Dear Panhandler,

I suppose I should have addressed this letter to more than just one person, since I see a plethora of you on the median strips not just on Forest Avenue in Portland, Maine, but on various other streets and locations, as well.

It's not lost on me how lucky I am every single day. I'm fortunate enough to be employed and be compensated enough to have a roof over my head and food in my and my dog's stomach. And I'm reminded every single morning just how lucky I am when I hop off 295 and pull up to the intersection of Forest Ave and Marginal Way.

Because, at any given time, there's always at least one of you panhandling, usually with a sign containing either a plea for help, a positive message, or both. And unfortunately, as much as I'd love to help contribute to your next meal, it's just impossible to afford to every single time I pull up to that intersection.

Google Maps
Google Maps

Today -- today was different, though. And that's why I'm really hoping you didn't see the move I made while I was sitting in my truck at the red light of that intersection with you standing almost directly next to my passenger side window.

As I was pulling up to the red light and slowing down, you reached a hand up in the air and gave a quick, friendly wave. And as I smiled and waved back, I realized that today was one of the days that I was going to help.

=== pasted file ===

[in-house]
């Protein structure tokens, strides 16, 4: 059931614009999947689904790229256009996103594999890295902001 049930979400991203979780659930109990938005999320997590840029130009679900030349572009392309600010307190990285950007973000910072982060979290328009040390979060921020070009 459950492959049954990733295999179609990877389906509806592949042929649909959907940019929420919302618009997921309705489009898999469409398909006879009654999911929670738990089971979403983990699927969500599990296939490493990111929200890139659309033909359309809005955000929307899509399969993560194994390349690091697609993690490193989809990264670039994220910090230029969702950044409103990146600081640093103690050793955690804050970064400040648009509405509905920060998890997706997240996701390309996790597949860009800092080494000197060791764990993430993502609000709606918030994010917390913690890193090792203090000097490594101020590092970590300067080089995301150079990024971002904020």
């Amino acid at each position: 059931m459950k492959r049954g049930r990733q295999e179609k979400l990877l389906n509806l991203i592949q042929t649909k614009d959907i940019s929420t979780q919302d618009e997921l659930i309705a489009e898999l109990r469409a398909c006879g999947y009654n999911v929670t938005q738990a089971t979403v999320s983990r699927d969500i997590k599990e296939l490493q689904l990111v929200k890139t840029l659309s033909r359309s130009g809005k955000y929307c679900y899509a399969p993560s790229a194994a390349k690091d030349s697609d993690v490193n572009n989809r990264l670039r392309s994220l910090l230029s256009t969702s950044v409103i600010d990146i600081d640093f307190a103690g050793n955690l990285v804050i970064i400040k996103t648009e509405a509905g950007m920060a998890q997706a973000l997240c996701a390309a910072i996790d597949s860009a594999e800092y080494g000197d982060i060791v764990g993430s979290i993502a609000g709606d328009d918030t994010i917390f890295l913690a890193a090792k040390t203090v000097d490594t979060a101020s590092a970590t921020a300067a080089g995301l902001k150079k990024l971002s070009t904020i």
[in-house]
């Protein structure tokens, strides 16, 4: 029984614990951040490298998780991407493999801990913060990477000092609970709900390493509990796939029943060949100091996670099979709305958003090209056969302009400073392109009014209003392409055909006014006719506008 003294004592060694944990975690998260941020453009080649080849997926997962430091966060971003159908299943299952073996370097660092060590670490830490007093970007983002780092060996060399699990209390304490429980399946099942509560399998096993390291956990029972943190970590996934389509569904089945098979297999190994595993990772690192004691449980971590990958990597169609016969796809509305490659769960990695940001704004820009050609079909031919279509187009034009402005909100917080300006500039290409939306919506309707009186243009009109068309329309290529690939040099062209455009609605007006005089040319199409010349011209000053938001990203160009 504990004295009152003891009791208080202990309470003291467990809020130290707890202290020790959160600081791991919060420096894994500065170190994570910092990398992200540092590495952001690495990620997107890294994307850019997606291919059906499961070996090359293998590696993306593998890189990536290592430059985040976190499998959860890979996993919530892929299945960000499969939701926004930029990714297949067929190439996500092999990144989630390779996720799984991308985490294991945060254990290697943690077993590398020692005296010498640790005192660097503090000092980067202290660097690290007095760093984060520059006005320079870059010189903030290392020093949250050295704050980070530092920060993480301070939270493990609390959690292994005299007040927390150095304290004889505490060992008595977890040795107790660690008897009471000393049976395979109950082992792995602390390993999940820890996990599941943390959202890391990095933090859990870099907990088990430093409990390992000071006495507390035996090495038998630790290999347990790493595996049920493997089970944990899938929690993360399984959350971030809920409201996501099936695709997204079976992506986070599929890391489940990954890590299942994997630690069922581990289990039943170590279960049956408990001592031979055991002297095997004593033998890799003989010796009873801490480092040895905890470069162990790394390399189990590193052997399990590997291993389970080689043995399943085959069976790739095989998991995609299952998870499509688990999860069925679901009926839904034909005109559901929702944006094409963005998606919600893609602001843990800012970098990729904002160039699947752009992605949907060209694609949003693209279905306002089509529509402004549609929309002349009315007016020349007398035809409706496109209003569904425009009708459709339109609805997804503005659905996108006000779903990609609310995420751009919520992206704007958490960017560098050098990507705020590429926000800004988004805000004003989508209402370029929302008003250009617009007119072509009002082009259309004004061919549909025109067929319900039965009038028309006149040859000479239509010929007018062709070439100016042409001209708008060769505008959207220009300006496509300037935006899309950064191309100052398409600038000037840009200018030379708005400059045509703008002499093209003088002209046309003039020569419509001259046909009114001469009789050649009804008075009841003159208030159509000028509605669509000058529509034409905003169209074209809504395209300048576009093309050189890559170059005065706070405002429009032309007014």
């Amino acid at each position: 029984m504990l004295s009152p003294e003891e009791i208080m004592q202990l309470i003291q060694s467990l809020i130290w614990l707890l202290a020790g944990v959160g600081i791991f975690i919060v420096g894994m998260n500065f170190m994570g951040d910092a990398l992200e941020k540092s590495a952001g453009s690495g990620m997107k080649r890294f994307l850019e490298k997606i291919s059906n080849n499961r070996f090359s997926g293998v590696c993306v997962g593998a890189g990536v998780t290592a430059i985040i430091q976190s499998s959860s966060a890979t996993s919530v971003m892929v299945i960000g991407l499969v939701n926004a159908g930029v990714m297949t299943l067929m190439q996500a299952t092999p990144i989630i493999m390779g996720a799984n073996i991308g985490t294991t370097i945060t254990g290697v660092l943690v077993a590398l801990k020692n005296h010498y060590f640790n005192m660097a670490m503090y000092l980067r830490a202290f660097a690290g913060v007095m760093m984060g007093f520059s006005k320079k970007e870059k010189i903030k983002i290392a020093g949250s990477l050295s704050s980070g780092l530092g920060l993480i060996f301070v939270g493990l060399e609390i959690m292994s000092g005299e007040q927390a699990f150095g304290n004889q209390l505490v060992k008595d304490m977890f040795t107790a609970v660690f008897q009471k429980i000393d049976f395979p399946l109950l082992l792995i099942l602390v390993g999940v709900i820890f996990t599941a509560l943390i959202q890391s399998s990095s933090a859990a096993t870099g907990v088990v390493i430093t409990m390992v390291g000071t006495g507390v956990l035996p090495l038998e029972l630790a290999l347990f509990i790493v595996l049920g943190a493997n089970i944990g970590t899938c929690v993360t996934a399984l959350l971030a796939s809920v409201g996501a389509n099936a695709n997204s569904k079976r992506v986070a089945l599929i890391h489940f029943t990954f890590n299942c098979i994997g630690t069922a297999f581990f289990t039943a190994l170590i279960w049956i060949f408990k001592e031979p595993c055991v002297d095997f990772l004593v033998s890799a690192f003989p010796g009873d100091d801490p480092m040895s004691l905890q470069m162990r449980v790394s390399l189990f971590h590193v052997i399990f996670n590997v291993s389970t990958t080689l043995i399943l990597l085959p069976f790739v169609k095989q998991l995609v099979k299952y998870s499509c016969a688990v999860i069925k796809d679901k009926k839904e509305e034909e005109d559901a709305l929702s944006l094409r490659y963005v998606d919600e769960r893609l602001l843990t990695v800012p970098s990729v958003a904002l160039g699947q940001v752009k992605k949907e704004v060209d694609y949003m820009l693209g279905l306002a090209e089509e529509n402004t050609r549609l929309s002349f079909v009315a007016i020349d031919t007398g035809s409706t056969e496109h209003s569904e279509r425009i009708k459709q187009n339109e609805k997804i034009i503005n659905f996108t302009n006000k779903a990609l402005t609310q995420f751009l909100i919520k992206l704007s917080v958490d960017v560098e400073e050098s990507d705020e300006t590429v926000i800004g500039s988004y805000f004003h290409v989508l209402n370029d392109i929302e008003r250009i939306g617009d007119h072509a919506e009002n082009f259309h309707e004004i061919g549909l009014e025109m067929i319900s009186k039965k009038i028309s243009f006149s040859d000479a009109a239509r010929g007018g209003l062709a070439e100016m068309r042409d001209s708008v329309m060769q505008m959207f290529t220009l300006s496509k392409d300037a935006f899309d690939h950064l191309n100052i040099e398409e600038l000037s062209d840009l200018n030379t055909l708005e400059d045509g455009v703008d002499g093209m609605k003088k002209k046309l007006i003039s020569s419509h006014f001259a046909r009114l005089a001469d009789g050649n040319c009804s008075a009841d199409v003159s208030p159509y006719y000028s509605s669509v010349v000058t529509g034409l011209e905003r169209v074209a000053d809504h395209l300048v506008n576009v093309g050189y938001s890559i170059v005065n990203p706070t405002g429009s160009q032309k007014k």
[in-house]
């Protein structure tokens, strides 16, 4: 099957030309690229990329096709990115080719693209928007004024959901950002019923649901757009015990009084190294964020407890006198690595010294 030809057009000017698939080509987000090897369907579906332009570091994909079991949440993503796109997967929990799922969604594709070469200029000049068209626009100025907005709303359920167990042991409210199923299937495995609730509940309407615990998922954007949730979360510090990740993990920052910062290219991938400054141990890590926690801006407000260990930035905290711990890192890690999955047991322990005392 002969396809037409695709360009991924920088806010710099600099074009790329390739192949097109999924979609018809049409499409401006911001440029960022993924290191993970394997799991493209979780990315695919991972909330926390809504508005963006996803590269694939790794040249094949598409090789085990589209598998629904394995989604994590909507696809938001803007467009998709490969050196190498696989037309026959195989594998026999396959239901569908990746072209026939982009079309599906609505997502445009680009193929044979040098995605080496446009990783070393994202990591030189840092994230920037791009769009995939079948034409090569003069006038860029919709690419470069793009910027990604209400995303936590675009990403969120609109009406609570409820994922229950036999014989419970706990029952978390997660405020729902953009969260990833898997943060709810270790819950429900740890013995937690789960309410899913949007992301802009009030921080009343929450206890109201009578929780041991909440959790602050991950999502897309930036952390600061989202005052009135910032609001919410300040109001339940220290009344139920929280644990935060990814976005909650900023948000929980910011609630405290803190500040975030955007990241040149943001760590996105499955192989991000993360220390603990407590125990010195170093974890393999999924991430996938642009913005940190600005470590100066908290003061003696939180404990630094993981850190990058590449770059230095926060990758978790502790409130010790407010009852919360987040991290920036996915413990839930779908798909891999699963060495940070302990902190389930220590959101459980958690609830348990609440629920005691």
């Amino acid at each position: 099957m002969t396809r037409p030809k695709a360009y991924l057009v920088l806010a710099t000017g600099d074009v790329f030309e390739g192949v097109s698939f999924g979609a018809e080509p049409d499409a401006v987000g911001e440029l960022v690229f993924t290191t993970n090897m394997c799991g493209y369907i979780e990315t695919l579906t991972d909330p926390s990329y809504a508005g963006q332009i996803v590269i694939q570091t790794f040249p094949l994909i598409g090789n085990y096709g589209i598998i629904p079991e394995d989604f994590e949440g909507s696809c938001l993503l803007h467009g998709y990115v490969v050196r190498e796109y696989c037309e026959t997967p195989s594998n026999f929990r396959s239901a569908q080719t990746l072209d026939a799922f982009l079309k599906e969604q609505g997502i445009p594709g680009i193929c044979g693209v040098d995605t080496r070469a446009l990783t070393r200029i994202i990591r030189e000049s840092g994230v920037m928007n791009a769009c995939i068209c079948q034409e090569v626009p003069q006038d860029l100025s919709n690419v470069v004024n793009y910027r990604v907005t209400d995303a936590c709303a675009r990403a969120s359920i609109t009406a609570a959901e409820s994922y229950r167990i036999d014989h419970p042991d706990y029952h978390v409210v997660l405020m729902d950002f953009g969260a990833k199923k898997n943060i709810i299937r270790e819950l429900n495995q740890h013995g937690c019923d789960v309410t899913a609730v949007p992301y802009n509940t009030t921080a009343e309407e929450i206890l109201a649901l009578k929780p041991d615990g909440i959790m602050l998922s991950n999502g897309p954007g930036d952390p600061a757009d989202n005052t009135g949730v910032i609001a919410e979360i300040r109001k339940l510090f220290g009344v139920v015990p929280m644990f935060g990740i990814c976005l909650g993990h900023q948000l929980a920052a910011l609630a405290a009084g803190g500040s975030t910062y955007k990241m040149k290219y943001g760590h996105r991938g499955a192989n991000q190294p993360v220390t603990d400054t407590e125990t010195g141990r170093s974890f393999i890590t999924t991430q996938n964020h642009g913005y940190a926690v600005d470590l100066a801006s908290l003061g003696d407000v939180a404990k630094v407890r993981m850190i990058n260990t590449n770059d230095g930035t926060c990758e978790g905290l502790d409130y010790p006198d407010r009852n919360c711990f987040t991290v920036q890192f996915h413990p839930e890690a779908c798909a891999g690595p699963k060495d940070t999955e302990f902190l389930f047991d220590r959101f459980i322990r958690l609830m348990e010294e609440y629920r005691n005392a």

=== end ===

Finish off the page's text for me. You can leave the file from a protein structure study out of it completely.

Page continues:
Unsure of exactly how much cash I had in my wallet -- and this is the part that I'm hoping you didn't see any of -- I slyly reached toward my wallet and opened it underneath the steering wheel, trying to keep my eyes on the road so I didn't miss a light change, but also not being obvious that I was fishing for cash.

Photo by Allef Vinicius on Unsplash
Photo by Allef Vinicius on Unsplash

As I felt my fingers grip what I thought was the last bill I had on me, I slowly began pulling it out of my wallet, remaining as sly as possible, while turning my head down toward it, finally ready to make it obvious I was going to help you get a dollar closer to your next meal.

And that's when I realized that what I was holding wasn't actually any kind of cash at all, but rather, a tattered old AAA bail bond that I've carried in my wallet for who knows how long because my Mom gave it to me one day and said, "Just in case."

And while that's a bit of a funny story, I'm hoping you didn't see any of that unfold. Because I can't imagine seeing someone looking like they were about to help you out at your most vulnerable moment, only to have them immediately retreat their wallet back to where it came from in a "LOL JUST KIDDING" vibe -- accidental or not.

I'm just hoping the selfless woman who pulled up next to me and gave you some money was enough to distract you from seeing everything going on in my truck, and now I know to be better prepared and more cognizant of what cash I have on me for next time.

That said, if you ever get arrested, at least you know a guy with a slip of paper that can help spring you from the joint?

LOOK: Where refugees in Maine are arriving from

Stacker compiled countries where refugees are arriving from in Maine using data from the Refugee Processing Center.

LOOK: 50 cozy towns to visit this winter

Stacker created a list of 50 cozy American towns to visit each winter. Towns were selected based on visitor opinions, ratings from nationwide publications, and tourist attractions.

Gallery Credit: Laura Ratliff

More From 102.9 WBLM